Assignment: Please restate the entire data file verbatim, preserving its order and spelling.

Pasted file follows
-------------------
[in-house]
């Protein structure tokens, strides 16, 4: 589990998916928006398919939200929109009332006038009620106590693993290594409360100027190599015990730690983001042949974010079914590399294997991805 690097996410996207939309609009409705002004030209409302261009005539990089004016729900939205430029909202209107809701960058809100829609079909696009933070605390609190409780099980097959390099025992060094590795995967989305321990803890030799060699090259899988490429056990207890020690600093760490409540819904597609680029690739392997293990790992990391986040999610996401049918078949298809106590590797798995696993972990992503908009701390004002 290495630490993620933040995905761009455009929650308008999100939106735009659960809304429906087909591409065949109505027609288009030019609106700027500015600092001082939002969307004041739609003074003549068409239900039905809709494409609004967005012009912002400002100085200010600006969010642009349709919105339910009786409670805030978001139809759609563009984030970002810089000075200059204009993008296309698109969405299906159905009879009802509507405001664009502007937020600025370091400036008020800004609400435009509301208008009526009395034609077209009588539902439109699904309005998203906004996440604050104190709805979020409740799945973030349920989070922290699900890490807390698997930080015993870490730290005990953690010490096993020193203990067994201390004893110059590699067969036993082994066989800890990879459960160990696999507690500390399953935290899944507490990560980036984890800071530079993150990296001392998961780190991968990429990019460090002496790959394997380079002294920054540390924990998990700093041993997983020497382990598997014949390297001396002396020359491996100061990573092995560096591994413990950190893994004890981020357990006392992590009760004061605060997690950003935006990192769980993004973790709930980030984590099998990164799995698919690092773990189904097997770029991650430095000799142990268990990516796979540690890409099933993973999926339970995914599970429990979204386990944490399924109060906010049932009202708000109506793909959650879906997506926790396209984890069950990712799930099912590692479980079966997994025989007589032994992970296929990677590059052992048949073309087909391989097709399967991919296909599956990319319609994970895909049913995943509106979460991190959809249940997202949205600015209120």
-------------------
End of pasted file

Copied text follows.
[in-house]
């Protein structure tokens, strides 16, 4: 589990998916928006398919939200929109009332006038009620106590693993290594409360100027190599015990730690983001042949974010079914590399294997991805 690097996410996207939309609009409705002004030209409302261009005539990089004016729900939205430029909202209107809701960058809100829609079909696009933070605390609190409780099980097959390099025992060094590795995967989305321990803890030799060699090259899988490429056990207890020690600093760490409540819904597609680029690739392997293990790992990391986040999610996401049918078949298809106590590797798995696993972990992503908009701390004002 290495630490993620933040995905761009455009929650308008999100939106735009659960809304429906087909591409065949109505027609288009030019609106700027500015600092001082939002969307004041739609003074003549068409239900039905809709494409609004967005012009912002400002100085200010600006969010642009349709919105339910009786409670805030978001139809759609563009984030970002810089000075200059204009993008296309698109969405299906159905009879009802509507405001664009502007937020600025370091400036008020800004609400435009509301208008009526009395034609077209009588539902439109699904309005998203906004996440604050104190709805979020409740799945973030349920989070922290699900890490807390698997930080015993870490730290005990953690010490096993020193203990067994201390004893110059590699067969036993082994066989800890990879459960160990696999507690500390399953935290899944507490990560980036984890800071530079993150990296001392998961780190991968990429990019460090002496790959394997380079002294920054540390924990998990700093041993997983020497382990598997014949390297001396002396020359491996100061990573092995560096591994413990950190893994004890981020357990006392992590009760004061605060997690950003935006990192769980993004973790709930980030984590099998990164799995698919690092773990189904097997770029991650430095000799142990268990990516796979540690890409099933993973999926339970995914599970429990979204386990944490399924109060906010049932009202708000109506793909959650879906997506926790396209984890069950990712799930099912590692479980079966997994025989007589032994992970296929990677590059052992048949073309087909391989097709399967991919296909599956990319319609994970895909049913995943509106979460991190959809249940997202949205600015209120």